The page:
Mangaluru is a port city on the Arabian Sea. Much of India’s coffee output leaves from here. The town’s main attractions are its ancient temples, luxuriant vegetation and golden sands – a foretaste of neighbouring Kerala.
Mangalore (or Mangaluru) is a busy port city exporting coffee and cashew nuts. It is home to a large Catholic community whose origins go back to the arrival of the Portuguese in 1526.
Mangaluru is named after the Hindu goddess Mangaladevi, deity of the Mangaladevi temple. A local legend tells that a Malabar princess called Parimala or Premaladevi gave up her kingdom to become a disciple of Matsyendranath, founder of the Nath tradition. She was given the name of Mangaladevi. She fell ill and died near Bolar in Mangalore and a temple was dedicated to her.
Around the temple are several other shrines to gods including Ganesh, Vishnu, the goddess Durgaparmeshwari, the god Shasta and the sage Vyasa Muni.
Opposite the temple and a little higher up there is a garden with seven tanks. The tanks are fed by a natural spring flowing from a cavern. Worshippers come here to perform their ablutions before going into the temple.
Climbing the steps up Kadri Hill, you can see a temple to the monkey god Hanuman and a giant statue of the god.
A little higher up there’s the Shri Yogeshwar Mutt (see below).
The natha or natha yogis are members of a Shivaite religious and philosophical order. They follow the tantric yoga tradition based entirely on transmission from master to disciple. Nath means “one who conveys” a teaching.
Near the Yogeshwar Mutt is a cave where the Pandavas are said to have hidden when they went into exile to escape from the Kauravas.
Swami Ramdas (1884-1963), founder of the Anandashram in Kerala and considered as a saint, stayed in this cave for three months in 1924, at the end of his one-year pilgrimage through all of India. It was here that he experienced nirvikalpa samadhi, immersion in divine consciousness, after a period of intense spiritual practice. His famous book In Quest of God was written while he was staying in the cave.
It was built in the 17th century and has ever since belonged to the Gowd Saraswat community of Brahmins. The temple follows the Madhwa Vaishnava tradition professed by Sri Madhwacharya, which regards Lord Vishnu as the Supreme Brahman and Lord of the Universe.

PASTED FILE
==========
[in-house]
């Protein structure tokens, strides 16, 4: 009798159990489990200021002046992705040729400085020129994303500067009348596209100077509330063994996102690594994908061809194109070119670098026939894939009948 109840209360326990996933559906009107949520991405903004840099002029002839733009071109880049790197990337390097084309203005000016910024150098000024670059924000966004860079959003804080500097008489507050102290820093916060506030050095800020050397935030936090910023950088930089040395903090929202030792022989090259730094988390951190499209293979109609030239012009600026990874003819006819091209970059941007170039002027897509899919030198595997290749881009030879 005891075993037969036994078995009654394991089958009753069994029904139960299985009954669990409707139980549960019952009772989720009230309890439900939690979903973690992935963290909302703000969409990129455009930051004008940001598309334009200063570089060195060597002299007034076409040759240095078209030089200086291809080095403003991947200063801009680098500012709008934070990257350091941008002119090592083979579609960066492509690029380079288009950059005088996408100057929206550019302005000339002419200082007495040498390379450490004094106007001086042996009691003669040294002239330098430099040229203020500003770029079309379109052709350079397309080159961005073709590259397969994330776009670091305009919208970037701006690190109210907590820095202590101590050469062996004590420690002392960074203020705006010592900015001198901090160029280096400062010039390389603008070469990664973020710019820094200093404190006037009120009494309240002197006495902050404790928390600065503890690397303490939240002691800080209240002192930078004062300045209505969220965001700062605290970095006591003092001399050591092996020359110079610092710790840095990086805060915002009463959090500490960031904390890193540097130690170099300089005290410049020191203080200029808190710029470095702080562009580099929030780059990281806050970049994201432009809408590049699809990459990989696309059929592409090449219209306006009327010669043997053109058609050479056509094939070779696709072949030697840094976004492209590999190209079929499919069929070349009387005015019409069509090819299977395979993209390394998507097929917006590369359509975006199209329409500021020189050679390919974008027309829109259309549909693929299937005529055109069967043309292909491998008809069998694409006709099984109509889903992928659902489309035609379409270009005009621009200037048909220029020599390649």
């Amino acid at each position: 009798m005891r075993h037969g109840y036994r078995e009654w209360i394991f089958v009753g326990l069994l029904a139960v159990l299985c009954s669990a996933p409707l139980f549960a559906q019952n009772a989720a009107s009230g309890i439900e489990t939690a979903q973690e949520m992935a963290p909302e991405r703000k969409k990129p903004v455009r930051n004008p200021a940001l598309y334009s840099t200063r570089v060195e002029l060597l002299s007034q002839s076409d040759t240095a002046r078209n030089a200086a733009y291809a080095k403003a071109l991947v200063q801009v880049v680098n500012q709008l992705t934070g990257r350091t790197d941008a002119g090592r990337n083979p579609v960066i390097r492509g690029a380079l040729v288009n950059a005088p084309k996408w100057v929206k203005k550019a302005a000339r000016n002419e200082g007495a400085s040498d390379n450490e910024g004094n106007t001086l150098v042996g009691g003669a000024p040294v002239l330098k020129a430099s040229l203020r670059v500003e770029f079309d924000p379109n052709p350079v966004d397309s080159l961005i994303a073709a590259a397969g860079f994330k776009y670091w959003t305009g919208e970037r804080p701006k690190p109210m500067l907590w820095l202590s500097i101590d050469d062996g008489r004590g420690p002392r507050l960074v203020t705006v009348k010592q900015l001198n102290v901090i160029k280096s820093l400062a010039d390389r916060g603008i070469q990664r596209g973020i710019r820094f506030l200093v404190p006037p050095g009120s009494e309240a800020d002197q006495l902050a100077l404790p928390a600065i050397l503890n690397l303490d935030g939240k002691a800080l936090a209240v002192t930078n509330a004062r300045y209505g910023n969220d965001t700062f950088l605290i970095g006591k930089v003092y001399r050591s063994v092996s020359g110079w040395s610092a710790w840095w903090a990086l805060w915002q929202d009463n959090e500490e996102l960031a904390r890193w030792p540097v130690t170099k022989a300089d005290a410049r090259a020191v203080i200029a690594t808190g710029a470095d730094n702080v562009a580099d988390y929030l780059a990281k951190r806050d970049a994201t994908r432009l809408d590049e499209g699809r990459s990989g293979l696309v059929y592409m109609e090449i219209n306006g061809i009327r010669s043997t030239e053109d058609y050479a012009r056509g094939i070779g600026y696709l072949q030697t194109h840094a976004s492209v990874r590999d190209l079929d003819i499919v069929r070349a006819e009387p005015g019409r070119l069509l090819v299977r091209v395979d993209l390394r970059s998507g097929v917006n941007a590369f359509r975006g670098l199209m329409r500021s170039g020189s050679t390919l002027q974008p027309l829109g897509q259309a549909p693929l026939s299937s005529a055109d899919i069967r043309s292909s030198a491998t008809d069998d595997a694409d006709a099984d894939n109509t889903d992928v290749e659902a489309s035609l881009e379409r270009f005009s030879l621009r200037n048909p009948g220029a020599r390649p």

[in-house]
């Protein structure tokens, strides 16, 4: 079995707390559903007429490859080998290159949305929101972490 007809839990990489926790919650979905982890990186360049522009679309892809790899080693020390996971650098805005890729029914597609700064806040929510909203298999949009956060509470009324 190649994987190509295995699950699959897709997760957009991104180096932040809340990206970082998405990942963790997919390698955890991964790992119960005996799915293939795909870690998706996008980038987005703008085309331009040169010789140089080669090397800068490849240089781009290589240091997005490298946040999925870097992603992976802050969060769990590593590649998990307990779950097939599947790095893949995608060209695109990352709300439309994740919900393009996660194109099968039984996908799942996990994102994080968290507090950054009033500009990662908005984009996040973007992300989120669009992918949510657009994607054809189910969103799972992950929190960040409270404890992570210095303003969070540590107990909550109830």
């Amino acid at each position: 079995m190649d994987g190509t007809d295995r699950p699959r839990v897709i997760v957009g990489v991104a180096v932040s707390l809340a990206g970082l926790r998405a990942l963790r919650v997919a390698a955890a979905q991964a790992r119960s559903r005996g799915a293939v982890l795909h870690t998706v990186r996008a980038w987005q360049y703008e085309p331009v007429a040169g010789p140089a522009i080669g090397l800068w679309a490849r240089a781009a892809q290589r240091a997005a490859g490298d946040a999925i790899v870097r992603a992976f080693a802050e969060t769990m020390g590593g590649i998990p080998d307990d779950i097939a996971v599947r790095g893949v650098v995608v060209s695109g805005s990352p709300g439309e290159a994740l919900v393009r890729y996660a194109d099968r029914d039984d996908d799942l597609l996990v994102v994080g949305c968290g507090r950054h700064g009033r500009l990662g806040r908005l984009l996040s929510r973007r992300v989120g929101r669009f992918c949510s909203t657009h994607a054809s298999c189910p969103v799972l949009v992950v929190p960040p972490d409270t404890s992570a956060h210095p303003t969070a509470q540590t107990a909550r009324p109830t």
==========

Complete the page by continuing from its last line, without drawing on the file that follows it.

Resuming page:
The temple’s main event is its annual six-day chariot (or car) festival, which attracts thousands of celebrants. The Hindu holy scriptures describe the human body as a chariot, and the soul as the deity driving the chariot. The soul, or wisdom, acts on the body to control destructive thoughts.
=> Venkatarama temple
The Billava are an ethnic group who traditionally lived in Karnataka and parts of Kerala, and who mainly do farm work.
They are traditionally considered untouchables. Narayana Guru was a social visionary and a defender of the oppressed, fighting against the caste system.
In India, the “untouchables” or Dalits are a category of people who are excluded from the caste system and are treated with great contempt. They have to do the most degrading and badly-paid jobs and are quite simply considered ritually impure. Since India became independent (in 1947) it has been forbidden by the Constitution to regard a person as untouchable. There are thought to be still about 170 million such people, though they are now generally called Dalits, which means “the oppressed”.
According to legend, Mangalore town was named after Mangaladevi, the goddess of this temple.
The temple is said to have been built in the 10th century in memory of a princess who was a disciple of Yogi Matsyendranath, an important yogi of the Nath tradition. She was given the name Mangaladevi.
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